Kefri ramps up seed production to meet increasing demand

Today, Kefri collects seeds from over 400 tree species in the country.

In Summary

• Njuguna said Kefri has increased its seed production capacity.

• The acting CEO said Kefri started in 1985 when it produced a few tonnes to meet the needs of the forest department.

Kefri acting CEO Dr Jane Njuguna plants a tree.
Kefri acting CEO Dr Jane Njuguna plants a tree.

The Kenya Forestry Research Institute has moved to enhance tree seed production following increased demand.

Kefri acting CEO Jane Njuguna said they are up to the task in providing quality seeds to meet the government’s bid to increase tree cover.

The state intends to grow 15 billion trees to attain 30 per cent tree cover by 2032, up from the current 12.13 per cent.

The programme requires Sh600 billion, meaning the budget for each year will be Sh60 billion.

Njuguna said the country will have to grow at least 20 billion trees, as not all of them will survive.

“Growing means you have to plant beyond the 15 billion trees to allow for the death of some of them. We have to plant about 20 billion or so for 15 billion to survive,” she said.

Kefri started in 1985, when it produced 1.5 tonnes of seeds per year to meet the needs of the forest department.

“We were not doing a lot but a little bit for research and for reforestation programmes that were coming in,” Njuguna said.

“We kept on increasing our targets, and by around 1989, we were collecting about eight tonnes per year. The targets have been increasing based on the needs of the expansion of forestry and agroforestry programmes.”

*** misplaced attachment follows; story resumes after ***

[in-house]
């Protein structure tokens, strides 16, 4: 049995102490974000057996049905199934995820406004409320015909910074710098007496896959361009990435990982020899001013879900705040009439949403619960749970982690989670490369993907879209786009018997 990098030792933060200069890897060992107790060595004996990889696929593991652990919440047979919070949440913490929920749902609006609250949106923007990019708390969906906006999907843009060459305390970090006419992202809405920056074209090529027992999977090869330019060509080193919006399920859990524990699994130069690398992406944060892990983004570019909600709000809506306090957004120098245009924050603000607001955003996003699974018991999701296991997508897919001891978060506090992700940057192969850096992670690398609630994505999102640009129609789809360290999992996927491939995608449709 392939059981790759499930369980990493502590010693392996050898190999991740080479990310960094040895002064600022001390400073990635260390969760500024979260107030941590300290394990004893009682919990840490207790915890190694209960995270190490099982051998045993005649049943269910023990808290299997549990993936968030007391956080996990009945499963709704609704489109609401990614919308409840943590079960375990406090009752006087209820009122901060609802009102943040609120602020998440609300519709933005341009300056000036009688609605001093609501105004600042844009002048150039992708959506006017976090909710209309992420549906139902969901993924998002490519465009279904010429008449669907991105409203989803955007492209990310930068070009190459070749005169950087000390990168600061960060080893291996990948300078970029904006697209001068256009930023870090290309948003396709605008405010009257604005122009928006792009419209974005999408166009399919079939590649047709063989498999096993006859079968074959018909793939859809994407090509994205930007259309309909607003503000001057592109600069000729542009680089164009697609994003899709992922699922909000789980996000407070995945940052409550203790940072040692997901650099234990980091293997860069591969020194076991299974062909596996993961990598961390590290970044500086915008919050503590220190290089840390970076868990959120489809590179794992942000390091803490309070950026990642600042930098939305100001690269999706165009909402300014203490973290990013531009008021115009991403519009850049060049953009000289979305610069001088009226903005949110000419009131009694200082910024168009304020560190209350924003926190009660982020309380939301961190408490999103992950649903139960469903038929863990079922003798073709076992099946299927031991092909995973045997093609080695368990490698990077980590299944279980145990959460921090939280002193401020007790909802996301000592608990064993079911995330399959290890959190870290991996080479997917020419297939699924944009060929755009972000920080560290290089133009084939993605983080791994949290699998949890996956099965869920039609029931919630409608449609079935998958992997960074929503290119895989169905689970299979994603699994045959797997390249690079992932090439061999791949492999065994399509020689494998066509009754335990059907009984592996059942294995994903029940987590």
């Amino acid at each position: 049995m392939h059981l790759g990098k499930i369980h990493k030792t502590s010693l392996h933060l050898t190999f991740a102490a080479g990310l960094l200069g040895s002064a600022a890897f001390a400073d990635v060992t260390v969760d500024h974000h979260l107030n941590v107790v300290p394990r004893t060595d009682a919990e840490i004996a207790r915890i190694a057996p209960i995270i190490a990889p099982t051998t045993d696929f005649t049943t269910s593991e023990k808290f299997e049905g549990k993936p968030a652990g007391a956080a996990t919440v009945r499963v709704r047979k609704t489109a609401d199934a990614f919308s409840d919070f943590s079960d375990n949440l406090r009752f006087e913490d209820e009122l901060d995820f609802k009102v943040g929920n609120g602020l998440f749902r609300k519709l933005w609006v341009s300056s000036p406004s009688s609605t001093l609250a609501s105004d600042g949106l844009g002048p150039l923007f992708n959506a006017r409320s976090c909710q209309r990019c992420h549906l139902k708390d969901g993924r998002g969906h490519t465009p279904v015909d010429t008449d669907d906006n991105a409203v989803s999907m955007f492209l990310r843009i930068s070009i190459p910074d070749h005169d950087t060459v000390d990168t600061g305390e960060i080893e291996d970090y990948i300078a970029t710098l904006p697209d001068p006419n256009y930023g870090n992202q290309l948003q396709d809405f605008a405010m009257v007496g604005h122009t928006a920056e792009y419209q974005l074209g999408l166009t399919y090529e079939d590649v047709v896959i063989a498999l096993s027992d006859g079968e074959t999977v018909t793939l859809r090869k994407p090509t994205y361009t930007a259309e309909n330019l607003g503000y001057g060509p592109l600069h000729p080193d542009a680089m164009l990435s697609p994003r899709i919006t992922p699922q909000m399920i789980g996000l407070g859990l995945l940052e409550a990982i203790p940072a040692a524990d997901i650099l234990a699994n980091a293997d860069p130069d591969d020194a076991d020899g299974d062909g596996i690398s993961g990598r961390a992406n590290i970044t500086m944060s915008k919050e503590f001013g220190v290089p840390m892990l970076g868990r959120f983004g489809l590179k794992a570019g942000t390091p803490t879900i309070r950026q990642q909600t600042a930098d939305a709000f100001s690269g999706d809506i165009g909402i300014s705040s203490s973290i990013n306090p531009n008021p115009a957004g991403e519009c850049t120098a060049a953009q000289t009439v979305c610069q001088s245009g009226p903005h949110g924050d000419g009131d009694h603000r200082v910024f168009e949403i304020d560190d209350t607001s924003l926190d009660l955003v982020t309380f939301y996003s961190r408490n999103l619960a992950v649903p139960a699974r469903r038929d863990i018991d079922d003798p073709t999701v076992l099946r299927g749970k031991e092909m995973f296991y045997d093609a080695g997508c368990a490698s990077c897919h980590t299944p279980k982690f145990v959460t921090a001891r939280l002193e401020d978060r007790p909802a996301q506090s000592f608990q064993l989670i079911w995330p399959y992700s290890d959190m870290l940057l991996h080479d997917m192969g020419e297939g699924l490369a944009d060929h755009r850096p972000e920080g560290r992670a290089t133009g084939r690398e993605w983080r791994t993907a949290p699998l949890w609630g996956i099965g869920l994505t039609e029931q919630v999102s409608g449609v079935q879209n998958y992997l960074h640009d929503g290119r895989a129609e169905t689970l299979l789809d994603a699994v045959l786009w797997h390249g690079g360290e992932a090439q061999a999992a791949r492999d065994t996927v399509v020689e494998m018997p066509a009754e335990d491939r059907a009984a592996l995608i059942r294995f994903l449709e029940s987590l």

She said agroforestry, farm forestry and performance contracts pushed the demand for quality seeds up.

She said Kefri’s capacity has since been increased to 100 tonnes.

Today, Kefri collects seeds from more than 400 tree species in the country.

Njuguna said handling, processing and distribution of seeds cannot be done in one centre.

“We wrote a proposal to the government and said we have 18 centres out there, but they do not have seed units. We needed to build seed units so that the seeds that are collected can be processed and distributed from those centres instead of bringing all these seeds all the time to Muguga,” she said.

Njuguna said the state gave them the green light to have seed units in 18 centres.

“Kefri is ready and is supplying seeds as required. In fact, the communities and institutions are not coming for seeds as they would have wanted.”

Njuguna said Kefri has hired 80 new employees to champion forestry research and innovation at the institute.

They have all been assigned to 18 subcentres nationwide, and they will play a pivotal role in realising the 15 billion tree initiative.

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